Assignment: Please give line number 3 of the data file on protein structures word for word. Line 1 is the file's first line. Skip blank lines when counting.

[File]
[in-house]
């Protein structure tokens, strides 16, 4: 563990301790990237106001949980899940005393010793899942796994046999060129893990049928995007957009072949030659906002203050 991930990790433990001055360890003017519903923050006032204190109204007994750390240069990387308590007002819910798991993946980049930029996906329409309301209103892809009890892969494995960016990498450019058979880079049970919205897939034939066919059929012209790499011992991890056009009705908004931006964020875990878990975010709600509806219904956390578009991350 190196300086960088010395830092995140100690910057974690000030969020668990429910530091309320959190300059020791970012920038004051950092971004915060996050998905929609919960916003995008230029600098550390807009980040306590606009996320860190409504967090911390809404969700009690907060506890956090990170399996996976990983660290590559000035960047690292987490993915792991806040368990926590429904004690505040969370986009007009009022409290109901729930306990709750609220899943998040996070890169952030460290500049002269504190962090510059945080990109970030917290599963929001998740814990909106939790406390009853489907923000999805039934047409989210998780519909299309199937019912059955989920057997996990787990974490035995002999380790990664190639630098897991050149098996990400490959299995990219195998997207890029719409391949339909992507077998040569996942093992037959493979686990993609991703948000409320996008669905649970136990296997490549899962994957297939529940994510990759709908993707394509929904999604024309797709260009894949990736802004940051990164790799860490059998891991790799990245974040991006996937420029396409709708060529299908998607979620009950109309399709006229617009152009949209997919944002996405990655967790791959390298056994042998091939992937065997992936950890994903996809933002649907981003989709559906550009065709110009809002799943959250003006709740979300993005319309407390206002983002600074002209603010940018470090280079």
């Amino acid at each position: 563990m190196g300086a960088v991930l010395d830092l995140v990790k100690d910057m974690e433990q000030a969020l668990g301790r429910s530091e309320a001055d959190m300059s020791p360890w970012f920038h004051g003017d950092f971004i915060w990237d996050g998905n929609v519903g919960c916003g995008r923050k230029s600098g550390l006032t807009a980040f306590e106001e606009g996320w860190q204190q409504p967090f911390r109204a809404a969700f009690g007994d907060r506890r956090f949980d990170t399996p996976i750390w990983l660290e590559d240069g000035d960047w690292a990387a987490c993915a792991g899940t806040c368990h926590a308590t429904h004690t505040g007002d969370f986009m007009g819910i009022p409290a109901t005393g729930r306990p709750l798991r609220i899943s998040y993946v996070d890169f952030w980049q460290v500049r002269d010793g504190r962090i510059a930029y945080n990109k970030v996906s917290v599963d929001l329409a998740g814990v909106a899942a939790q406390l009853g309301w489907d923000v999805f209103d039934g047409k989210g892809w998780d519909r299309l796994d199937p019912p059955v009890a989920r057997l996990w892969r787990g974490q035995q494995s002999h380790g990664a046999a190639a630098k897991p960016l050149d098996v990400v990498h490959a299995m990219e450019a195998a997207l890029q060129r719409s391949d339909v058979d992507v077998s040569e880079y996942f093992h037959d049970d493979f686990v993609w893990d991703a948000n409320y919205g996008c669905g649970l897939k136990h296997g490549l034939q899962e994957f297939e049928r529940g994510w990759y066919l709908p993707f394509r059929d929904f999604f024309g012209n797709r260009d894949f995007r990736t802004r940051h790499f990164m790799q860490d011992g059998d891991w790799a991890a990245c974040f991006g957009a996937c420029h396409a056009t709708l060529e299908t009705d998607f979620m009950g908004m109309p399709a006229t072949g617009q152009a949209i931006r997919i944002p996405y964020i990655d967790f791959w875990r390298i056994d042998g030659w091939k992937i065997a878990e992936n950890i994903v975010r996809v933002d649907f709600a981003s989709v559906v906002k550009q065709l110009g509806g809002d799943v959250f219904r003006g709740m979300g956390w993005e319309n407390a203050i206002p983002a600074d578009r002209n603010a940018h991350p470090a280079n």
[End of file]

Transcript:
């Amino acid at each position: 563990m190196g300086a960088v991930l010395d830092l995140v990790k100690d910057m974690e433990q000030a969020l668990g301790r429910s530091e309320a001055d959190m300059s020791p360890w970012f920038h004051g003017d950092f971004i915060w990237d996050g998905n929609v519903g919960c916003g995008r923050k230029s600098g550390l006032t807009a980040f306590e106001e606009g996320w860190q204190q409504p967090f911390r109204a809404a969700f009690g007994d907060r506890r956090f949980d990170t399996p996976i750390w990983l660290e590559d240069g000035d960047w690292a990387a987490c993915a792991g899940t806040c368990h926590a308590t429904h004690t505040g007002d969370f986009m007009g819910i009022p409290a109901t005393g729930r306990p709750l798991r609220i899943s998040y993946v996070d890169f952030w980049q460290v500049r002269d010793g504190r962090i510059a930029y945080n990109k970030v996906s917290v599963d929001l329409a998740g814990v909106a899942a939790q406390l009853g309301w489907d923000v999805f209103d039934g047409k989210g892809w998780d519909r299309l796994d199937p019912p059955v009890a989920r057997l996990w892969r787990g974490q035995q494995s002999h380790g990664a046999a190639a630098k897991p960016l050149d098996v990400v990498h490959a299995m990219e450019a195998a997207l890029q060129r719409s391949d339909v058979d992507v077998s040569e880079y996942f093992h037959d049970d493979f686990v993609w893990d991703a948000n409320y919205g996008c669905g649970l897939k136990h296997g490549l034939q899962e994957f297939e049928r529940g994510w990759y066919l709908p993707f394509r059929d929904f999604f024309g012209n797709r260009d894949f995007r990736t802004r940051h790499f990164m790799q860490d011992g059998d891991w790799a991890a990245c974040f991006g957009a996937c420029h396409a056009t709708l060529e299908t009705d998607f979620m009950g908004m109309p399709a006229t072949g617009q152009a949209i931006r997919i944002p996405y964020i990655d967790f791959w875990r390298i056994d042998g030659w091939k992937i065997a878990e992936n950890i994903v975010r996809v933002d649907f709600a981003s989709v559906v906002k550009q065709l110009g509806g809002d799943v959250f219904r003006g709740m979300g956390w993005e319309n407390a203050i206002p983002a600074d578009r002209n603010a940018h991350p470090a280079n």